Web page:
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parents

  • Articles, GirlSpring.com, Home Life, Lifestyle, Relationships

    How to Make Your Parents Proud

    parents

    Many of the parents I know, including my own, give everything for their children. My parents allow me to go on endless adventures and support me through any opportunities I have. They let me study abroad for the summer, they are allowing me to go to residential school for the next two years, and they are always positive lights in my life. The least I can do is strive to make them proud, right?

    Growing up, I had ideas of what my parents expected from me. Regardless of the amount of truth in these ideas, I agreed with some… but was extremely confused by others. I thought they wanted me to follow in my dad’s footsteps and become a lawyer. Or that my mom wanted me to stay close to home and my dad didn’t want me to ever grow up.

    Me with my dad

    I didn’t know who I wanted to be, because I wanted to be who they wanted.

    I don’t know where I got these ideas because my parents have always been supportive and encouraging in everything I do. Is it even possible to make your parents proud if you don’t grow up to be like them? I wasn’t sure at the time. But yes, it certainly is possible.

    My ideas of my parents’ expectations couldn’t be farther from the truth. My parents always wanted me to be whatever I wanted, with a few actual expectations. They taught me that I could be whoever I wanted to be, as long as I was kind, hardworking, generous, and had integrity. Honestly, I am ashamed that it took me so long to realize what they were doing. They want the best for me, but they wanted me to make mistakes. They allowed me to learn on my own, probably because they knew I wouldn’t listen if they told me directly. My parents never truly placed any expectations for my future, because they want me to be independent.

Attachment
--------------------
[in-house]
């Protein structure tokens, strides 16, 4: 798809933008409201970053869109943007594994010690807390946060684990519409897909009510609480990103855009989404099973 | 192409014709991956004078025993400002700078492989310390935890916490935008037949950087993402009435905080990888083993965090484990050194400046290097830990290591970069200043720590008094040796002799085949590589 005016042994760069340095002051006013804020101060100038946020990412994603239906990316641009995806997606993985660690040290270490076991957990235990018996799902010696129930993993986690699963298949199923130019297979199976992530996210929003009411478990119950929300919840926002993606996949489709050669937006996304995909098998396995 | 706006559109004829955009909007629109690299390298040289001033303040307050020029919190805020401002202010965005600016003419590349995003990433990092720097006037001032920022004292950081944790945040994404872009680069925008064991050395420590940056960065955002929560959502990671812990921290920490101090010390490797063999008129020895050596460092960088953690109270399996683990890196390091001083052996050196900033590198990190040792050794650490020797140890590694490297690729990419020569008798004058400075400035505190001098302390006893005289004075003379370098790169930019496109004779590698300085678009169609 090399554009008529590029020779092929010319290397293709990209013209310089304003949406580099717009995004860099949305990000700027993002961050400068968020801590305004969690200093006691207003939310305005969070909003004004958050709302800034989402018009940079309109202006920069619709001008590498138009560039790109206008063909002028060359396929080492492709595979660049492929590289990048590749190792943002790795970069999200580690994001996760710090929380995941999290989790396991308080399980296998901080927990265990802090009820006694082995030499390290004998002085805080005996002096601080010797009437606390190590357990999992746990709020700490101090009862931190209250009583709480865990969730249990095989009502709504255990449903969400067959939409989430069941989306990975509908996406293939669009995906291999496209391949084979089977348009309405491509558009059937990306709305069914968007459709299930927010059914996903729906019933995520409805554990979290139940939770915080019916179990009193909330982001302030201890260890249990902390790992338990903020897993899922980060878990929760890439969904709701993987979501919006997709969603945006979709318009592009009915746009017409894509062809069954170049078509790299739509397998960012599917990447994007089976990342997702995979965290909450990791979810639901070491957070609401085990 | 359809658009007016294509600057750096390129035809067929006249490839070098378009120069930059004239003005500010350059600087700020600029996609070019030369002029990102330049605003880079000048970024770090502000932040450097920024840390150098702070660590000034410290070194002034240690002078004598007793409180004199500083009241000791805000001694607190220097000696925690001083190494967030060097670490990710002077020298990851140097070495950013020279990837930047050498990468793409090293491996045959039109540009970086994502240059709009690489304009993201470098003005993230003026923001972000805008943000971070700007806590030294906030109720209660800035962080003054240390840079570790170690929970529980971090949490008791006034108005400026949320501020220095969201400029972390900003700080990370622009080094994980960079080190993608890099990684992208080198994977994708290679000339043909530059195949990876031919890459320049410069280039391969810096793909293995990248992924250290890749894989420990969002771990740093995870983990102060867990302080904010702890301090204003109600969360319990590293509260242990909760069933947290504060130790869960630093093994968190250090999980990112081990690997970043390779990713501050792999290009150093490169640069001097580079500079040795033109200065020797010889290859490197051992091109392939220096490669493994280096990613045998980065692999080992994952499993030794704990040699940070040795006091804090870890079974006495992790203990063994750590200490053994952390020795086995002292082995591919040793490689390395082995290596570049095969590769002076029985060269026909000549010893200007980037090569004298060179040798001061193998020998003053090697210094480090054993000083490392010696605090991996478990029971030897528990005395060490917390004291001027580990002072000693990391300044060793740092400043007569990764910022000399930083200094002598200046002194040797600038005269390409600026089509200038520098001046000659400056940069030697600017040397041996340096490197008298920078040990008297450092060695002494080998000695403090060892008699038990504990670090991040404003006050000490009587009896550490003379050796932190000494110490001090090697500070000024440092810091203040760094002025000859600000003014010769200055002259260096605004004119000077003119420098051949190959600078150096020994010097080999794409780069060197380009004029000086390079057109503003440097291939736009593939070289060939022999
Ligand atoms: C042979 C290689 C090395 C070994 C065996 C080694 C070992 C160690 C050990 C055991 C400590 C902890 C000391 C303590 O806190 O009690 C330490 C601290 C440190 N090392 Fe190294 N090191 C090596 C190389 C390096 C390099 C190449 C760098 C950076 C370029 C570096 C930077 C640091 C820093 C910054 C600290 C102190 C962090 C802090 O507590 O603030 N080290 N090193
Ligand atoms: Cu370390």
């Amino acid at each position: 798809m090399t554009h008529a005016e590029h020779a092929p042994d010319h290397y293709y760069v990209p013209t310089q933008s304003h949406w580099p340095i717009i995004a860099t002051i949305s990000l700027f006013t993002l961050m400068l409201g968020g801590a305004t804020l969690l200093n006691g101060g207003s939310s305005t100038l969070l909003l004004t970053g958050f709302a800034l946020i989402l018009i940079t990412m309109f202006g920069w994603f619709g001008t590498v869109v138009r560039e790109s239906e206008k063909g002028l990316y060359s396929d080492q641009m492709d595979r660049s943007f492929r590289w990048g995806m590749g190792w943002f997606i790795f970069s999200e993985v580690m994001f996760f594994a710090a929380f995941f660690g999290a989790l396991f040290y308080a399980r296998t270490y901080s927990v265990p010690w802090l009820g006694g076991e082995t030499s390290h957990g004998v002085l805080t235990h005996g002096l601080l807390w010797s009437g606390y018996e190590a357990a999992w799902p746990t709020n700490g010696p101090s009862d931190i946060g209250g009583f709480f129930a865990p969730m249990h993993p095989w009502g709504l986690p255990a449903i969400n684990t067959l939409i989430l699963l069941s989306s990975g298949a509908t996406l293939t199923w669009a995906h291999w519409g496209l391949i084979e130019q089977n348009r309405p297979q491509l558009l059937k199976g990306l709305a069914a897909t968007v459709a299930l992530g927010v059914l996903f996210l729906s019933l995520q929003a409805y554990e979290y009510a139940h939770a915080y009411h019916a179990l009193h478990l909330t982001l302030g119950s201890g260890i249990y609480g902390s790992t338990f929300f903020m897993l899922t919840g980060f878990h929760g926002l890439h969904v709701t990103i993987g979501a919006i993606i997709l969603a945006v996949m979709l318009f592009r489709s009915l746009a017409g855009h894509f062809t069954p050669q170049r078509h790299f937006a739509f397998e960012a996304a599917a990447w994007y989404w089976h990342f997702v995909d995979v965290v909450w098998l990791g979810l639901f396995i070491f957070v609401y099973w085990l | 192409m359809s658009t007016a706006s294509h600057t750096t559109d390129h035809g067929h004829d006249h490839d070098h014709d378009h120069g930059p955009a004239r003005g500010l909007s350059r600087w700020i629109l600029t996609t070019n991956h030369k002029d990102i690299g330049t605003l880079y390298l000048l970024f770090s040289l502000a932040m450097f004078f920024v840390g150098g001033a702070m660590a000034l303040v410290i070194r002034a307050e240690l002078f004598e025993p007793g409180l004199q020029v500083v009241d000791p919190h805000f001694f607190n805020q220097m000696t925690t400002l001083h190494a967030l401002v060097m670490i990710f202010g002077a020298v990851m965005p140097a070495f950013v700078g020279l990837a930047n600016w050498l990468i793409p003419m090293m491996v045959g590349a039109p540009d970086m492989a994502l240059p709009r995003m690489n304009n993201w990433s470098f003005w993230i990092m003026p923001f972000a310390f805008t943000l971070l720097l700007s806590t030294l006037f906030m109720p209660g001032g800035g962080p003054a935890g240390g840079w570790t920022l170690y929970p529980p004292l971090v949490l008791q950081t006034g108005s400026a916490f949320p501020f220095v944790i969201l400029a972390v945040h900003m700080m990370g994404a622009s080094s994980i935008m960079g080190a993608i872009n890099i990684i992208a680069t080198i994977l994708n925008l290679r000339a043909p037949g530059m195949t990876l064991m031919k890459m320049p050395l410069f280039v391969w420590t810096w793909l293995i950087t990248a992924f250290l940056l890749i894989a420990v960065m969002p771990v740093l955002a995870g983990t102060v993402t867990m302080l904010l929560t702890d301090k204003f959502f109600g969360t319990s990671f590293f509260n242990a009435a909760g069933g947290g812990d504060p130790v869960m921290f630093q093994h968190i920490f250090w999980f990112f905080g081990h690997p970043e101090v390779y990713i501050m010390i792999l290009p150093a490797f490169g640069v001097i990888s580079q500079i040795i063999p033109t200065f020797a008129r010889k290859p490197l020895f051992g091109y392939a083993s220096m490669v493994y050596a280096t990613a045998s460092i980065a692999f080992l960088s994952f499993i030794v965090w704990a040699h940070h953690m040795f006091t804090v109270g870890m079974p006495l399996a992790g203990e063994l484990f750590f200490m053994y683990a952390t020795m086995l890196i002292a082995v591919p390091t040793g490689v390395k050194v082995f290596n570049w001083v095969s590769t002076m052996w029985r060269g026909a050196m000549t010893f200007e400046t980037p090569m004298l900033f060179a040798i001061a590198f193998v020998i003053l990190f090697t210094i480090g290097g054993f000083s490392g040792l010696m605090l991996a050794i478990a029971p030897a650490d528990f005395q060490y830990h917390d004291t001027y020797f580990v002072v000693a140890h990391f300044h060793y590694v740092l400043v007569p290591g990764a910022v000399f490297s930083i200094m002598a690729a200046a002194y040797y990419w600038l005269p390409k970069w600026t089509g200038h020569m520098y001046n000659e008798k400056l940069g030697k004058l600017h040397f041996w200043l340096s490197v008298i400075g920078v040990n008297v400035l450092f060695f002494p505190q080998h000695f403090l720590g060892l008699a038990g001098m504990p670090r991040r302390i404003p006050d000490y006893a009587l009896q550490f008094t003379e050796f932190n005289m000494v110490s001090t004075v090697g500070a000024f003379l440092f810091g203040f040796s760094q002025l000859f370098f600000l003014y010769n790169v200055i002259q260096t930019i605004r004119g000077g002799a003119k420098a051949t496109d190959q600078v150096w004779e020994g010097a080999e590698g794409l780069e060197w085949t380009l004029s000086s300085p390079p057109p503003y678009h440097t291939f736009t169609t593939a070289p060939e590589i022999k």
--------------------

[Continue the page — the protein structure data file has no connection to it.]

I have to figure out my own life, with their guidance, because it is mine, after all.

    My mom and dad’s goal is for me, and my brothers, to be happy, healthy, and love what we are doing. It’s that simple. Although, it’s cliché, it’s true, all you have to do to make your parents proud is be yourself. If I would’ve spent my life trying to make my parents happy, I would’ve missed the opportunities I had to accomplish things that truly make them proud. It is important for me to fulfill my own expectations, with the help of my parents. I take everything I am given to the fullest potential and hope that I can add to their pride, through doing what I feel is right.

    Parents should let their children live their own lives, let children make decisions, and fail sometimes. I know my parents enjoy watching what I can accomplish independently, after learning from them my whole life. I experience whatever is on my own path, regardless of what is on the paths beside me. Dreams have to be fulfilled by the dreamer. You can’t live someone else’s dream for them. The only way to succeed is to follow your own dreams, and have the ones you love support you along the way.